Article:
How to Get Great at Anything

When I first wrote this blog post, the olympics were rapidly approaching, which for me, meant watching in amazement as various masters of their sports competed at an unbelievable level of excellence. I cannot help but watch top athletes (or musicians, engineers, actors, teachers, you name it) and think that I am incapable of achieving that level of greatness in anything. But recently I listened to a Freakonomics Podcast that changed this long held belief.

The subject of the podcast was Swedish psychologist, Anders Ericsson, who focuses his research on “deliberate practice,” which means that rather than expertise coming from innate talent, he has found that “the differences between expert performers and normal adults reflect a life-long period of deliberate effort to improve performance in a specific domain.” When I heard this, I was absolutely thrilled and extremely motivated.

I have been powerlifting for a few years but never had the guts to compete. I have always though that I was genetically pre-disposed to only lifting a certain amount of weight and that I would never get past that. But now, I believe that if I engage in deliberate practice, a highly structured activity engaged in with the specific goal of improving performance, and work with a really good coach, I can become good and maybe even great at powerlifting!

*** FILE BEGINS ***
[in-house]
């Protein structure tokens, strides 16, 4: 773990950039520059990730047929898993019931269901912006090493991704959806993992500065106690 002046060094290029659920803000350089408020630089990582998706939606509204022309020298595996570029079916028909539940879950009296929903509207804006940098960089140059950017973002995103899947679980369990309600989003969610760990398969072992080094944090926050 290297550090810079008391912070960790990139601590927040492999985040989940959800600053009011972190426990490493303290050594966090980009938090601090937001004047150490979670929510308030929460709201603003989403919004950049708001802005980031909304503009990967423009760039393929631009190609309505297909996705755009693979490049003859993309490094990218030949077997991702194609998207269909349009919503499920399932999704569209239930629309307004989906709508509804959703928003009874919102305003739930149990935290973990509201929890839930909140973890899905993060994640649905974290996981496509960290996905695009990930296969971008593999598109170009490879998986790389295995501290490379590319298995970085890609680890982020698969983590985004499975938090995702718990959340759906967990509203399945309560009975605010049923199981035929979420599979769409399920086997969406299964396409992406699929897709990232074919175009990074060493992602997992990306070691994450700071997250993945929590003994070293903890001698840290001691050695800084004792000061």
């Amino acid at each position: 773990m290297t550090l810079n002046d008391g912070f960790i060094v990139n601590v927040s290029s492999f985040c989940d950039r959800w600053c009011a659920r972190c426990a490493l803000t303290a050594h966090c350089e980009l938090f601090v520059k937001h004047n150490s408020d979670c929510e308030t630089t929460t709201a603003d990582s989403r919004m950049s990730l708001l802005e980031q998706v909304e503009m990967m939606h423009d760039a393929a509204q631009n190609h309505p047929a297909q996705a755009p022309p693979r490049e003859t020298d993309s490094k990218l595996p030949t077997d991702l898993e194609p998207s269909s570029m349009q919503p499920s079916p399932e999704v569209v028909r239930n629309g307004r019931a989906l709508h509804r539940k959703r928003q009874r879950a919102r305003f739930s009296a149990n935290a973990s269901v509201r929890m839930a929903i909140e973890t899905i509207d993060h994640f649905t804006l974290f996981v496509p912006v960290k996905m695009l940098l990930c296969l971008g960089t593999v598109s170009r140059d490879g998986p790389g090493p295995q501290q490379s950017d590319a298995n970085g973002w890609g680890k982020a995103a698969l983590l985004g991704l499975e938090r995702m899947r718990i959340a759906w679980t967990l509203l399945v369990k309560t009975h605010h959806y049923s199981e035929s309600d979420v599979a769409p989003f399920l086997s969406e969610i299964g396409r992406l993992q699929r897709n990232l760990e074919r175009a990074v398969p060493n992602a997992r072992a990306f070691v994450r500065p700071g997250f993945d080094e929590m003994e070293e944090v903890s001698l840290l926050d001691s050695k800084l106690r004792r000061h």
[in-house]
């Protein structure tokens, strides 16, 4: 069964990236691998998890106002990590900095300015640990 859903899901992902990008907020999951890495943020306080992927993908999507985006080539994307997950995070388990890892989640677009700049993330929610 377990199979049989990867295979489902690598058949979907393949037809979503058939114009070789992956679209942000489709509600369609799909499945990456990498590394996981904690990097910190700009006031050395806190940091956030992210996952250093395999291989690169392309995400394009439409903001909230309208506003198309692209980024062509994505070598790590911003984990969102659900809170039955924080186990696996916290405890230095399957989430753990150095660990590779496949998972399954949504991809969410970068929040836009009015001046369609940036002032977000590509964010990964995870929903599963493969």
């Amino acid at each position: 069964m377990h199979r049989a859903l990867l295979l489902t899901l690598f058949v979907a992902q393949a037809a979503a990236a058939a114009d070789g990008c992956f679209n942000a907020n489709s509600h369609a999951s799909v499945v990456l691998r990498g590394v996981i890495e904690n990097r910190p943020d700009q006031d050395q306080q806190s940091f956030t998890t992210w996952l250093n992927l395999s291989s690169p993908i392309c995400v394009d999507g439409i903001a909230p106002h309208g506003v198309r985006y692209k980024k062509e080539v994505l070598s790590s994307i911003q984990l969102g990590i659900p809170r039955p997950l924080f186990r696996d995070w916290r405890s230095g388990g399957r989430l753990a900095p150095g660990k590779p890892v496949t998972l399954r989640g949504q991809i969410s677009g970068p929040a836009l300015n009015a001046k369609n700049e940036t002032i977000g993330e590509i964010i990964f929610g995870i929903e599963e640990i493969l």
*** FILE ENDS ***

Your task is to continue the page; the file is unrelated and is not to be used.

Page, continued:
So I am! I am working with the best strength coach in Chicago who was taught by the best strength coach in the world. I am working out four times a week and I am going to stop being so scared and compete! I had my first competition on June 18th, 2016 and have continued doing competitions. This is my new life’s ambition and I feel more empowered and happier than ever. And this is all because I broke past the major psychological barrier of thinking that greatness comes from innate talent.

What do you want to become great at? Do you see your supervisors in your externships and summer jobs and think you will never be great at practicing law? Well, you’re wrong! Remember that your supervisors have years of deliberate practice under their belts and if they are knowledgeable and confident, it is because of those years and not because they were born that way.

Whether you want to improve your abilities as a lawyer or your skill in a particular hobby, all you have to do is maintain a high level of practice and constantly seek to improve your performance.

So what are you waiting for? Go get great at something!

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